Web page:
Practically every drive shaft and drive axle is fitted with at least two flexible joints that enable engine and transmission torque to be transmitted at an angle. Ideally, torque would be transmitted in a straight line, but this would result in an extremely rough ride.
Instead, the suspension and steering system makes for a comfortable drive, as do front-wheel drive and front-wheel steering. However, this system also requires flexible drive shafts to accommodate movement. Without flexible joints, drive shafts wouldn’t last long, and front-wheel drive would be impossible. Here’s a closer look at how joints like the constant velocity joint work.
Constant Velocity or Variable Velocity
There are several joints that can help transmit torque at an angle, but few qualify as a constant velocity joint, or CVJ. The universal joint or U-joint you usually find on drive shafts can transmit torque over small angles, but greater angles and speeds quickly expose the fact that it isn’t delivering constant velocity.
The universal joint transmits an average speed to the opposite end, but fluctuates speed every 180 degrees of rotation. This cyclic axial velocity variation generates a vibration, and the greater the angle, the worse the vibration. Keeping these angles low and using a second universal joint offset by 90 degrees makes for smoother operation, but cannot eliminate axial velocity variations and vibration completely.
On the other hand, a true constant velocity joint can transmit torque with zero angular velocity variation and near-zero vibration at greater angles than universal joints. Early CVJ designs included the double cardan joint (two combined U-joints), the Weiss joint, the tripod joint and the Tracta joint. The Rzeppa joint is most often found in front-wheel-drive vehicles at the wheels, since they allow for shaft angles up to 54 degrees. Because they generate little vibration, CV joints can be found on drive shafts and drive axles in all kinds of vehicles.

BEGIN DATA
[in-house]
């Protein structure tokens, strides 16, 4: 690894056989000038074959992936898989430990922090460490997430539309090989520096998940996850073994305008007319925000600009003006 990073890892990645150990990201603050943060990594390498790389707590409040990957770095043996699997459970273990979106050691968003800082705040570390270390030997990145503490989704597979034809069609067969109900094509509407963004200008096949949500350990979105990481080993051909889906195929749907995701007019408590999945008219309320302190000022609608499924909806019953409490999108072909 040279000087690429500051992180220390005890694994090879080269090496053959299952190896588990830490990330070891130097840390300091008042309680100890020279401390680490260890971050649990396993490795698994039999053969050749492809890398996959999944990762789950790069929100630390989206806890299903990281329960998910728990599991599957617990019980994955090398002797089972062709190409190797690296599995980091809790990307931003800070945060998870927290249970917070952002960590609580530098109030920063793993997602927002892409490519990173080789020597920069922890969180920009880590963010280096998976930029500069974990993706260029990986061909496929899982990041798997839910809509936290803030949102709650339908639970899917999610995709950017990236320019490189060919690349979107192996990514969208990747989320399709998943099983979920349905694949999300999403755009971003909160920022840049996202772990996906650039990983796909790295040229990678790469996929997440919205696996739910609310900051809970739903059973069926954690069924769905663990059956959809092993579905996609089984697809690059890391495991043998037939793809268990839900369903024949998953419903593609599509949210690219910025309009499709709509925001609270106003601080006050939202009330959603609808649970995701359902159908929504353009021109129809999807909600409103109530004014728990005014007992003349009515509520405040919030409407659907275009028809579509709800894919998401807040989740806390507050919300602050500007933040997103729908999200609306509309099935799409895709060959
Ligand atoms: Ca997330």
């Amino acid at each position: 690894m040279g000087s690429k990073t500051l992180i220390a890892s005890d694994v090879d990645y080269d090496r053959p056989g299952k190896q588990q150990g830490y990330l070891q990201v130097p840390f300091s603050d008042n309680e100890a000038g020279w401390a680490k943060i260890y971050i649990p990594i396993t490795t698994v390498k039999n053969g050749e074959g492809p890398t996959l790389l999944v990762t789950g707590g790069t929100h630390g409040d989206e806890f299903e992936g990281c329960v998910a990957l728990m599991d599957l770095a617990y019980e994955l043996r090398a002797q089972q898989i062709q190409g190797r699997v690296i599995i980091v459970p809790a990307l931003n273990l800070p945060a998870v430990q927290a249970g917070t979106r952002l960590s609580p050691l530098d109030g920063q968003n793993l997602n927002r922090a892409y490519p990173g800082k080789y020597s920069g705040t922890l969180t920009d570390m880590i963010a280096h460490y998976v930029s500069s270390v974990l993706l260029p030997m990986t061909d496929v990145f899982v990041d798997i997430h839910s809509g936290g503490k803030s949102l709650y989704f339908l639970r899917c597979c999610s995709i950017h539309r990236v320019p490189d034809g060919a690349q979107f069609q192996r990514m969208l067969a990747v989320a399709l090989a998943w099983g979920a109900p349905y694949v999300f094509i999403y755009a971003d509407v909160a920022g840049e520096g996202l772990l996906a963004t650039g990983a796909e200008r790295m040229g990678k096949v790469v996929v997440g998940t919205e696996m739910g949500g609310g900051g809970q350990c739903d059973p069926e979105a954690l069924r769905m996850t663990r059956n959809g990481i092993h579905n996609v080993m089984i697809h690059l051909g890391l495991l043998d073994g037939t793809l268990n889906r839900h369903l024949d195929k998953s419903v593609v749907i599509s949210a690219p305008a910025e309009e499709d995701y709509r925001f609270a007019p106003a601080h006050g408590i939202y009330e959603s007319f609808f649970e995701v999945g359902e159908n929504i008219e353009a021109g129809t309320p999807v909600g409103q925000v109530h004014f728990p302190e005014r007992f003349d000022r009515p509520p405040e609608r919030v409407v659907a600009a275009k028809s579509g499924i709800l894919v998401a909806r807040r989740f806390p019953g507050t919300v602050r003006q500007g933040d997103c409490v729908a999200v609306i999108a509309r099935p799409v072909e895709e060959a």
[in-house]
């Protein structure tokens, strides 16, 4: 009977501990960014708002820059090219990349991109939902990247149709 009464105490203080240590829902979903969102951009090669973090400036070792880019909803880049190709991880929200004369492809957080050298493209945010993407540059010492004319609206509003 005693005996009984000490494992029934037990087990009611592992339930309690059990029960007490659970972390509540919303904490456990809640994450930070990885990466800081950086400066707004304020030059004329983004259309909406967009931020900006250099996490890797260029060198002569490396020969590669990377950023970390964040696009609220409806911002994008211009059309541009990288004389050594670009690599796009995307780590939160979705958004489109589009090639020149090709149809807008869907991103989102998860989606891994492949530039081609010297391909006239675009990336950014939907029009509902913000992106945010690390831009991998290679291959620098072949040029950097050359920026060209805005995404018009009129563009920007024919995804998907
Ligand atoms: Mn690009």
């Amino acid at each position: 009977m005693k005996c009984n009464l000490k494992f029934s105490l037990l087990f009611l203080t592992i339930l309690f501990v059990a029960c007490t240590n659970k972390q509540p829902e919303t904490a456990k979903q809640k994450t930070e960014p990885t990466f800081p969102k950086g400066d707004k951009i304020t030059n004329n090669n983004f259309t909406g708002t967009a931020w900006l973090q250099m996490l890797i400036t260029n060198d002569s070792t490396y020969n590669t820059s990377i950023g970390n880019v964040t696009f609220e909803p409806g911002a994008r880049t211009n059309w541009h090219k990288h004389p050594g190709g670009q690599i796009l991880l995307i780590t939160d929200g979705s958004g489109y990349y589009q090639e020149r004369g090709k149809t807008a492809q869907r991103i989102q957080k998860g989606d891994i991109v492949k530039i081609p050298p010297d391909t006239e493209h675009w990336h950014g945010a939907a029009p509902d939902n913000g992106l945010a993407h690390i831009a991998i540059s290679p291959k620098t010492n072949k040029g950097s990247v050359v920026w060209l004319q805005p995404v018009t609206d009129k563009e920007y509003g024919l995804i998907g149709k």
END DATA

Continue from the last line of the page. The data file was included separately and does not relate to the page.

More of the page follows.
Common Constant Velocity Joint Problems
Friction is the biggest enemy the constant velocity joint has to face, in spite of its strength and stability. This is why Rzeppa and tripod CV joints are filled with grease and sealed in flexible rubber CV boots. Over time, exposure to the elements leads to CVJ boot cracks, which can allow vital lubricating grease to escape. More critically, cracks can allow water and dirt to enter the joint, which accelerates corrosion and wear.
Unfortunately, if worn boots are ignored or a boot is torn suddenly, all the grease may leak out, greatly increasing wear. Worn constant velocity joints are most often identified by a clicking sound that speeds up while you turn. If the wear is extreme, you may also feel a vibration that comes and goes at certain speeds.
Fortunately, regular maintenance inspections should reveal leaking CVJ lubricant, the first sign of worn boots. At this point, simply replacing the old boot and lubricant should be enough to restore the axle. If the CVJ has started clicking or vibrating, however, the only remedy is replacement. Here’s a replacement tip: be sure to use a new axle nut and torque it properly to protect the wheel bearing.
Check out all the drivetrain parts
Photo courtesy of Wikimedia Commons.
Ben has been taking things apart since he was 5, and putting them back together again since he was 8. After dabbling in DIY repairs at home and on the farm, he found his calling in the CGCC Automobile Repair program. After he held his ASE CMAT for 10 years, Ben decided he needed a change. Now, he writes on automotive topics across the web and around the world, including new automotive technology, transportation legislation, emissions, fuel economy and auto repair.